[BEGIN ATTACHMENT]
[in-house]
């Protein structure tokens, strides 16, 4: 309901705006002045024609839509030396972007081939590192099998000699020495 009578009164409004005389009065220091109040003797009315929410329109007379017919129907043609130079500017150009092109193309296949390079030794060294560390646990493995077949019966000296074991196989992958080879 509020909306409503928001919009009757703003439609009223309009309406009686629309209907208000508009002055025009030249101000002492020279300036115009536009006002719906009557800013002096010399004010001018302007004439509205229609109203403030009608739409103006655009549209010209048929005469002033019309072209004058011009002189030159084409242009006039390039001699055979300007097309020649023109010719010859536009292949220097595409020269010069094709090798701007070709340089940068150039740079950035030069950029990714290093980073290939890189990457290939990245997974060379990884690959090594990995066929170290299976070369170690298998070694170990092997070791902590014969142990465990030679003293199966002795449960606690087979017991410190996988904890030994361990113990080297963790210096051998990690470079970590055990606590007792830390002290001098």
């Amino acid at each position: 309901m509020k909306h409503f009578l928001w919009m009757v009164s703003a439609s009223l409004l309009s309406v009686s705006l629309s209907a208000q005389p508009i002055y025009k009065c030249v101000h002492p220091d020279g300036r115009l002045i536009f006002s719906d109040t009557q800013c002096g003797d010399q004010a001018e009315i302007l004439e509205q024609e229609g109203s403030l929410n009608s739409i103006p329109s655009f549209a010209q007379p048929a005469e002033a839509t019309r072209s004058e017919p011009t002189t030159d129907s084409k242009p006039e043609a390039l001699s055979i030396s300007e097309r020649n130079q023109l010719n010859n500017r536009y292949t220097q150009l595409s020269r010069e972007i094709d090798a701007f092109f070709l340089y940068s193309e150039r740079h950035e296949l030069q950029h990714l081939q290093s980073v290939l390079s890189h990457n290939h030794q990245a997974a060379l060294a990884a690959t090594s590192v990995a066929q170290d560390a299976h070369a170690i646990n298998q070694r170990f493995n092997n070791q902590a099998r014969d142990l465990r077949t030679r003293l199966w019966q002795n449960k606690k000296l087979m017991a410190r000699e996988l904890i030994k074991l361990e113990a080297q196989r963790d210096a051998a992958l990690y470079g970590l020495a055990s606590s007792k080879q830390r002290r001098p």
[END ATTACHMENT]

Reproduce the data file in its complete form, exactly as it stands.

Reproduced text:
[in-house]
């Protein structure tokens, strides 16, 4: 309901705006002045024609839509030396972007081939590192099998000699020495 009578009164409004005389009065220091109040003797009315929410329109007379017919129907043609130079500017150009092109193309296949390079030794060294560390646990493995077949019966000296074991196989992958080879 509020909306409503928001919009009757703003439609009223309009309406009686629309209907208000508009002055025009030249101000002492020279300036115009536009006002719906009557800013002096010399004010001018302007004439509205229609109203403030009608739409103006655009549209010209048929005469002033019309072209004058011009002189030159084409242009006039390039001699055979300007097309020649023109010719010859536009292949220097595409020269010069094709090798701007070709340089940068150039740079950035030069950029990714290093980073290939890189990457290939990245997974060379990884690959090594990995066929170290299976070369170690298998070694170990092997070791902590014969142990465990030679003293199966002795449960606690087979017991410190996988904890030994361990113990080297963790210096051998990690470079970590055990606590007792830390002290001098």
């Amino acid at each position: 309901m509020k909306h409503f009578l928001w919009m009757v009164s703003a439609s009223l409004l309009s309406v009686s705006l629309s209907a208000q005389p508009i002055y025009k009065c030249v101000h002492p220091d020279g300036r115009l002045i536009f006002s719906d109040t009557q800013c002096g003797d010399q004010a001018e009315i302007l004439e509205q024609e229609g109203s403030l929410n009608s739409i103006p329109s655009f549209a010209q007379p048929a005469e002033a839509t019309r072209s004058e017919p011009t002189t030159d129907s084409k242009p006039e043609a390039l001699s055979i030396s300007e097309r020649n130079q023109l010719n010859n500017r536009y292949t220097q150009l595409s020269r010069e972007i094709d090798a701007f092109f070709l340089y940068s193309e150039r740079h950035e296949l030069q950029h990714l081939q290093s980073v290939l390079s890189h990457n290939h030794q990245a997974a060379l060294a990884a690959t090594s590192v990995a066929q170290d560390a299976h070369a170690i646990n298998q070694r170990f493995n092997n070791q902590a099998r014969d142990l465990r077949t030679r003293l199966w019966q002795n449960k606690k000296l087979m017991a410190r000699e996988l904890i030994k074991l361990e113990a080297q196989r963790d210096a051998a992958l990690y470079g970590l020495a055990s606590s007792k080879q830390r002290r001098p």